No, most interrupts are NOT triggered by peripheral devices. That is just a capability of the MCU. Interrupts are the very life-blood and heart of timing and task processing in any operating system.Most embedded systems use interrupts, which are typically triggered by some peripheral device. In a lot of interrupt tutorials/examples, it always says that ISR code must be kept short
Why Short Interrupt Service Routines Matter?
Why don't we just create the whole system on interrupts and make the main loop sleep?
Short ISRs are directly related to the amount of time it takes to execute the code in the interrupt versus when that same interrupt is going to fire again. Obviously, you want to complete your task in the time given, and not run beyond it. If you run beyond your available time slice, that interrupts fires again, parking your code, starting the new iteration, and so on- this will consume the stack-frame and memory becuase your tasks aren't completing fast enough.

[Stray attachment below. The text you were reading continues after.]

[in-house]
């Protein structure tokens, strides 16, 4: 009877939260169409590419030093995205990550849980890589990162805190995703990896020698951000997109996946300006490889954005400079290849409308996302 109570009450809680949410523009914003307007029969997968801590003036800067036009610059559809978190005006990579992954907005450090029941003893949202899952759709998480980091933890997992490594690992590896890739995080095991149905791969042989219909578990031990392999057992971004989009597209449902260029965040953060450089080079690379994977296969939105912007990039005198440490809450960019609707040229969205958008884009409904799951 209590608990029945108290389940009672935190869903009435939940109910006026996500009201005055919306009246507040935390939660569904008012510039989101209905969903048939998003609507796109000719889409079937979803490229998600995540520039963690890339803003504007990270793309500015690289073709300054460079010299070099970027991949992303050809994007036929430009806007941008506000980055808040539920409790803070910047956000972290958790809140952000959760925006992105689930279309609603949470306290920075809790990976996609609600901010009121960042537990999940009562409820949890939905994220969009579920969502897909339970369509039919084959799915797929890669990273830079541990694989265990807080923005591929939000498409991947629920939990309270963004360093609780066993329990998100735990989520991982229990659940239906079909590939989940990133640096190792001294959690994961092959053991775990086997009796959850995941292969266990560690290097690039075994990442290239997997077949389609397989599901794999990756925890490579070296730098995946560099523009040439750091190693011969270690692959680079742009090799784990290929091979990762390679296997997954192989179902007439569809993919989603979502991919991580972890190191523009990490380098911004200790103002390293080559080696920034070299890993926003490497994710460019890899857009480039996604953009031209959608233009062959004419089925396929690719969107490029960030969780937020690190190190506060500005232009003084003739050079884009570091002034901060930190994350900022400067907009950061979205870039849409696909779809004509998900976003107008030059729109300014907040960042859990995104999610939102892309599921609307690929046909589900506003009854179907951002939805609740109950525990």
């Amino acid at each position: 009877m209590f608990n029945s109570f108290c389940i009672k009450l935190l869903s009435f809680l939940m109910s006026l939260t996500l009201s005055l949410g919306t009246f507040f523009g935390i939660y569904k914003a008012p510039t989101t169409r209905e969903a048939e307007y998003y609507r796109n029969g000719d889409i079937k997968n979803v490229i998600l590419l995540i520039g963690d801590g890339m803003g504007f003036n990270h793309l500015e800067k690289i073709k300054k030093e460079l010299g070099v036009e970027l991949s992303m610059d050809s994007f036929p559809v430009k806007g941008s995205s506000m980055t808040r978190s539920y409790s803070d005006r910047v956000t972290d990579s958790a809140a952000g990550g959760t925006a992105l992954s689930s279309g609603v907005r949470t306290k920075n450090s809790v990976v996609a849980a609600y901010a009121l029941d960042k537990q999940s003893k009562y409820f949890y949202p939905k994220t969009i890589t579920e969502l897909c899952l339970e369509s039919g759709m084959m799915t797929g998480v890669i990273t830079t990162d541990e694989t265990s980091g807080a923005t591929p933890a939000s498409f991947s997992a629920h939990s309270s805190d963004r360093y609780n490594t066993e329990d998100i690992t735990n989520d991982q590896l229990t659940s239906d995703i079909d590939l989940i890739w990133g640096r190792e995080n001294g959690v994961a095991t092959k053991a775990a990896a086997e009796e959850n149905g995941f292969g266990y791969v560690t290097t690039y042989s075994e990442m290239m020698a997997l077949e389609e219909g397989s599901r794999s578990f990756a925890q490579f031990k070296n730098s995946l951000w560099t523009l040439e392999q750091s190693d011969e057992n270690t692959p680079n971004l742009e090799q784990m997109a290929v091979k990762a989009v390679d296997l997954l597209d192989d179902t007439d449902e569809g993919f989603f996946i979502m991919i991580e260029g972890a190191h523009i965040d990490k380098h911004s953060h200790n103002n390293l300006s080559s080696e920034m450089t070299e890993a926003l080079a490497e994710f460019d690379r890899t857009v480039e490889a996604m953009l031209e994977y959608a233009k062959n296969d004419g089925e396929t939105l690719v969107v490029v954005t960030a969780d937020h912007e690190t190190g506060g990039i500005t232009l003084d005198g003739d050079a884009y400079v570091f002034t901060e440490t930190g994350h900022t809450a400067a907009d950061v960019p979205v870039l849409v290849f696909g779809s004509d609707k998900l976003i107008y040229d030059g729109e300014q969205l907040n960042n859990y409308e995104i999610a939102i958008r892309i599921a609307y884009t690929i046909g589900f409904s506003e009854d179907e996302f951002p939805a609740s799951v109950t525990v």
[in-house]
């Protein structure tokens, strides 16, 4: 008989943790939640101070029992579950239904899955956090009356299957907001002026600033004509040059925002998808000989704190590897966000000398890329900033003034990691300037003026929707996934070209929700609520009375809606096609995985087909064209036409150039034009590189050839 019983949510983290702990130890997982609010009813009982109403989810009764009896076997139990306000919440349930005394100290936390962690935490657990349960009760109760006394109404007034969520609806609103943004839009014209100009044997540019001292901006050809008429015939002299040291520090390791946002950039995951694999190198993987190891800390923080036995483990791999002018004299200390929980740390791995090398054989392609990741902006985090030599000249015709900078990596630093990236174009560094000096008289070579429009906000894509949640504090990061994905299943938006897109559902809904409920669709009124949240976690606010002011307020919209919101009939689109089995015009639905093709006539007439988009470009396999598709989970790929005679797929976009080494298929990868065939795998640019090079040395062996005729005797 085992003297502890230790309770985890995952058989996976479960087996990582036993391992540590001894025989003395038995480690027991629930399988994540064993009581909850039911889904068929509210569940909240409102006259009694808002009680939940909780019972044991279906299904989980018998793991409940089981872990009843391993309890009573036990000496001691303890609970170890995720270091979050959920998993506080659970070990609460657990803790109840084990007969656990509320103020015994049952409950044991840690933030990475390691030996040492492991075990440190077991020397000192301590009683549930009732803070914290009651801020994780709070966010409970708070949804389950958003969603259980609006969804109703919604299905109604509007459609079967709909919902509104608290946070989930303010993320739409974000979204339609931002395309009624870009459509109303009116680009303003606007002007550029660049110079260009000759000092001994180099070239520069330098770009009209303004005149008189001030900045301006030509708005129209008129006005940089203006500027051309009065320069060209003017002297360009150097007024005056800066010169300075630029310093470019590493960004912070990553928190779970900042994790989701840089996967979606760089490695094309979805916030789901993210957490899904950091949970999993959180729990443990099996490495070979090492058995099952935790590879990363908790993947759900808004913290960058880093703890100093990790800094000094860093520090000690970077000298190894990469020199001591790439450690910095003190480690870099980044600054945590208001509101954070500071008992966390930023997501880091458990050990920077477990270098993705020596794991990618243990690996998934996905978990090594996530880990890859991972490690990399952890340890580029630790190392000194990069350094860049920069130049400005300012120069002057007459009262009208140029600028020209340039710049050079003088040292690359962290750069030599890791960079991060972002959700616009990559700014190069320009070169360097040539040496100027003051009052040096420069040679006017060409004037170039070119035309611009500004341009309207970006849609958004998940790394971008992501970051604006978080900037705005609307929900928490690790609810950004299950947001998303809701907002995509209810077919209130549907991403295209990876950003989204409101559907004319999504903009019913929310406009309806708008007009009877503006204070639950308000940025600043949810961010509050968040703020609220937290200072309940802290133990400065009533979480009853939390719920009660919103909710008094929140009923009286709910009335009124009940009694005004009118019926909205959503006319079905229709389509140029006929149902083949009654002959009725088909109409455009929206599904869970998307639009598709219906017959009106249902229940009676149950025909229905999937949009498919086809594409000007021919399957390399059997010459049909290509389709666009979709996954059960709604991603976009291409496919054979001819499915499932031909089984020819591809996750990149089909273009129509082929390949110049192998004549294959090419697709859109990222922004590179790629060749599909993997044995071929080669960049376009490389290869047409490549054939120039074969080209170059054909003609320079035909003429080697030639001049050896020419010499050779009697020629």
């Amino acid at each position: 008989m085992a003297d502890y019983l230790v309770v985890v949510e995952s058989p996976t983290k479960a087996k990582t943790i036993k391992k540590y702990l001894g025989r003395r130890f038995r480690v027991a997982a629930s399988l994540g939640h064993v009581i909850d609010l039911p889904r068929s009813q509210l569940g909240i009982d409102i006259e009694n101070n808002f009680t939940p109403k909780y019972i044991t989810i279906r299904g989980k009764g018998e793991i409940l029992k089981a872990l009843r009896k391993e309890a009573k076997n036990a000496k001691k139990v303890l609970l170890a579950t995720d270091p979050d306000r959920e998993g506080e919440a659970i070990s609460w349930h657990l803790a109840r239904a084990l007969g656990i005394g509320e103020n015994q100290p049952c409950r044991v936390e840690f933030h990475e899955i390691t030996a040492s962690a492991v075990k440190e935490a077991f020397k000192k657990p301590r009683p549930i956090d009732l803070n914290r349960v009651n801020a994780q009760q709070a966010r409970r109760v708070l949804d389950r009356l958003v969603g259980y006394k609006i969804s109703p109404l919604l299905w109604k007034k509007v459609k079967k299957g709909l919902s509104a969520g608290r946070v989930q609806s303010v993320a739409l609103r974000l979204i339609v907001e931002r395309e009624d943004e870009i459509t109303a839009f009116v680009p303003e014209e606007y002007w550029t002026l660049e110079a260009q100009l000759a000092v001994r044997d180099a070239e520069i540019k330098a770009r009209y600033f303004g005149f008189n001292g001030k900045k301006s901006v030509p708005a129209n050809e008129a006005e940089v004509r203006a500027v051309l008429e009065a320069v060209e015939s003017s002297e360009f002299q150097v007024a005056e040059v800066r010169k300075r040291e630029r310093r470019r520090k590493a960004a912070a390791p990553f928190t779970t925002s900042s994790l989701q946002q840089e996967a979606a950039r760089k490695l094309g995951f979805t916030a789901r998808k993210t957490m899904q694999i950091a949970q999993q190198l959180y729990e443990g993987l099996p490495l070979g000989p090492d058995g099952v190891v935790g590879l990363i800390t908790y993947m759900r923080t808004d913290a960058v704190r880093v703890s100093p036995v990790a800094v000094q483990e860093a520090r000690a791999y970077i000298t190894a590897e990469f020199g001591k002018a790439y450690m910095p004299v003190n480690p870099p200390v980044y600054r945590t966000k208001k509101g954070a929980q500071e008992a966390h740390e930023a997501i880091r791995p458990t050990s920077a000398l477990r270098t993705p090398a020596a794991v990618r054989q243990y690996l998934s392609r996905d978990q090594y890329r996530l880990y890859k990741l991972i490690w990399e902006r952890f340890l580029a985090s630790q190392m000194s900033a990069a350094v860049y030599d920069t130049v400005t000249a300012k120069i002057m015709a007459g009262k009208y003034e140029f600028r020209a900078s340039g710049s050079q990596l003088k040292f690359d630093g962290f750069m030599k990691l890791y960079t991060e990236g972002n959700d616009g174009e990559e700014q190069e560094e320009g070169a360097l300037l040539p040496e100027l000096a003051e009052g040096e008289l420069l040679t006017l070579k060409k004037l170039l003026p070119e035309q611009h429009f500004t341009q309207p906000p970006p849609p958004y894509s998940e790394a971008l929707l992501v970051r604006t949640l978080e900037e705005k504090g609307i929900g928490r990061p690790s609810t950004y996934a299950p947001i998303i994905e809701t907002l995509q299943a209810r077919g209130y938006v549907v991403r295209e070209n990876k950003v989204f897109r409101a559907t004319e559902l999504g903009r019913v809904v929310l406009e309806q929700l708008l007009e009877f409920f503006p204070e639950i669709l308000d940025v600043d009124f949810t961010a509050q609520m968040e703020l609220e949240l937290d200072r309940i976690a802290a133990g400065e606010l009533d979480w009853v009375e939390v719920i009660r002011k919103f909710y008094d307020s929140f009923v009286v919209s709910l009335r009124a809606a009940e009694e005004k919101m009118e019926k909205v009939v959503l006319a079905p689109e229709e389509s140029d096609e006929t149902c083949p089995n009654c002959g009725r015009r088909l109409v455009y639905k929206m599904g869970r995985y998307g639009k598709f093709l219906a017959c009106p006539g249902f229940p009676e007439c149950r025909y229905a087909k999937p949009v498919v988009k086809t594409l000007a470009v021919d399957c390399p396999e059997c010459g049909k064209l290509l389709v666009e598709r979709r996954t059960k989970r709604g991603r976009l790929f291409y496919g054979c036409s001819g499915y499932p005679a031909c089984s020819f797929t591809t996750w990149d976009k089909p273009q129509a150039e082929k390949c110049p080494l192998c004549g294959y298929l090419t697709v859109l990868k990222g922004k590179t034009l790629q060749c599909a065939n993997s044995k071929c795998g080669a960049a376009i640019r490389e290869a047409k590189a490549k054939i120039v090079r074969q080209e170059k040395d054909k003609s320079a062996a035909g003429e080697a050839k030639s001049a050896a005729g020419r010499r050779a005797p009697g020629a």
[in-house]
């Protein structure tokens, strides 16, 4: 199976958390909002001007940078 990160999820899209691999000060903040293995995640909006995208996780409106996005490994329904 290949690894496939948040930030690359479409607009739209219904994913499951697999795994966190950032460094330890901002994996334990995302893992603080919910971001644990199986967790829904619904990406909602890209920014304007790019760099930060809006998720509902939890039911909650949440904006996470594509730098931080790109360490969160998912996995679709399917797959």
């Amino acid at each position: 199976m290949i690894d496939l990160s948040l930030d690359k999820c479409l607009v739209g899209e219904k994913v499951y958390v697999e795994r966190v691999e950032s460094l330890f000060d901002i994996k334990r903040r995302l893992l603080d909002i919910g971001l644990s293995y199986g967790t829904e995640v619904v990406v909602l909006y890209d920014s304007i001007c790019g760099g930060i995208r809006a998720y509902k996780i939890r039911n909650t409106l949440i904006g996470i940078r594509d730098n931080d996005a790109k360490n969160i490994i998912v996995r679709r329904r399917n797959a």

Most developers do NOT have experience working in interrupt driven systems. They are used to a linear progression of their code, and are not familiar with the additional coding aspects necessary to make code re-entrable, or prevent it from being re-entered in an interrupt-driven system so that things work homogeneously. If you aren't familiar with how to actually develop in such an environment, you can create logic errors in your code that you cannot figure out.